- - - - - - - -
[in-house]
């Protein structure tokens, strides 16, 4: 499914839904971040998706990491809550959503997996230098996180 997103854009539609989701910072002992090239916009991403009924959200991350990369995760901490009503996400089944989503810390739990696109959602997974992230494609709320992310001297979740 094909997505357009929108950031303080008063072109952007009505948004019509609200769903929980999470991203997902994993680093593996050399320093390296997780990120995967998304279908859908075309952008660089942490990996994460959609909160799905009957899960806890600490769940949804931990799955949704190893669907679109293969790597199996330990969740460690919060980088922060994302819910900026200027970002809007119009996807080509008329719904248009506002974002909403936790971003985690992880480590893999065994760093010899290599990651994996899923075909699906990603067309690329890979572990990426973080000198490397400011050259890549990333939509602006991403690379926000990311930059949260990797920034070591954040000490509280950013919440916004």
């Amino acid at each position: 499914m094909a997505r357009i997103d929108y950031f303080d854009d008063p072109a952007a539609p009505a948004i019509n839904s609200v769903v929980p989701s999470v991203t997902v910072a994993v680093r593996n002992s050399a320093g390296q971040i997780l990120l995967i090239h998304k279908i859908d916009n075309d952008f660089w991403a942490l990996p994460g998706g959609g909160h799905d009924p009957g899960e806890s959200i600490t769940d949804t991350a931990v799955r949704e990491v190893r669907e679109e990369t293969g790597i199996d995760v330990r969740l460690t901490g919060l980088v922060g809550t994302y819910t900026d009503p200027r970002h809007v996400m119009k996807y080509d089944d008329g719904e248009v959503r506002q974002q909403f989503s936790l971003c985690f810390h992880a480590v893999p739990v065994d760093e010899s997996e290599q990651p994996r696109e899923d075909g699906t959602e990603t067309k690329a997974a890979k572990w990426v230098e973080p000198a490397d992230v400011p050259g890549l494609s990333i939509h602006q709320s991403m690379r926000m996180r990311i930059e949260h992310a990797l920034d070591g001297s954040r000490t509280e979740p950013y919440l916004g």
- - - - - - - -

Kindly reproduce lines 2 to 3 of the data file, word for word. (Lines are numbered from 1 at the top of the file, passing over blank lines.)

């Protein structure tokens, strides 16, 4: 499914839904971040998706990491809550959503997996230098996180 997103854009539609989701910072002992090239916009991403009924959200991350990369995760901490009503996400089944989503810390739990696109959602997974992230494609709320992310001297979740 094909997505357009929108950031303080008063072109952007009505948004019509609200769903929980999470991203997902994993680093593996050399320093390296997780990120995967998304279908859908075309952008660089942490990996994460959609909160799905009957899960806890600490769940949804931990799955949704190893669907679109293969790597199996330990969740460690919060980088922060994302819910900026200027970002809007119009996807080509008329719904248009506002974002909403936790971003985690992880480590893999065994760093010899290599990651994996899923075909699906990603067309690329890979572990990426973080000198490397400011050259890549990333939509602006991403690379926000990311930059949260990797920034070591954040000490509280950013919440916004």
């Amino acid at each position: 499914m094909a997505r357009i997103d929108y950031f303080d854009d008063p072109a952007a539609p009505a948004i019509n839904s609200v769903v929980p989701s999470v991203t997902v910072a994993v680093r593996n002992s050399a320093g390296q971040i997780l990120l995967i090239h998304k279908i859908d916009n075309d952008f660089w991403a942490l990996p994460g998706g959609g909160h799905d009924p009957g899960e806890s959200i600490t769940d949804t991350a931990v799955r949704e990491v190893r669907e679109e990369t293969g790597i199996d995760v330990r969740l460690t901490g919060l980088v922060g809550t994302y819910t900026d009503p200027r970002h809007v996400m119009k996807y080509d089944d008329g719904e248009v959503r506002q974002q909403f989503s936790l971003c985690f810390h992880a480590v893999p739990v065994d760093e010899s997996e290599q990651p994996r696109e899923d075909g699906t959602e990603t067309k690329a997974a890979k572990w990426v230098e973080p000198a490397d992230v400011p050259g890549l494609s990333i939509h602006q709320s991403m690379r926000m996180r990311i930059e949260h992310a990797l920034d070591g001297s954040r000490t509280e979740p950013y919440l916004g």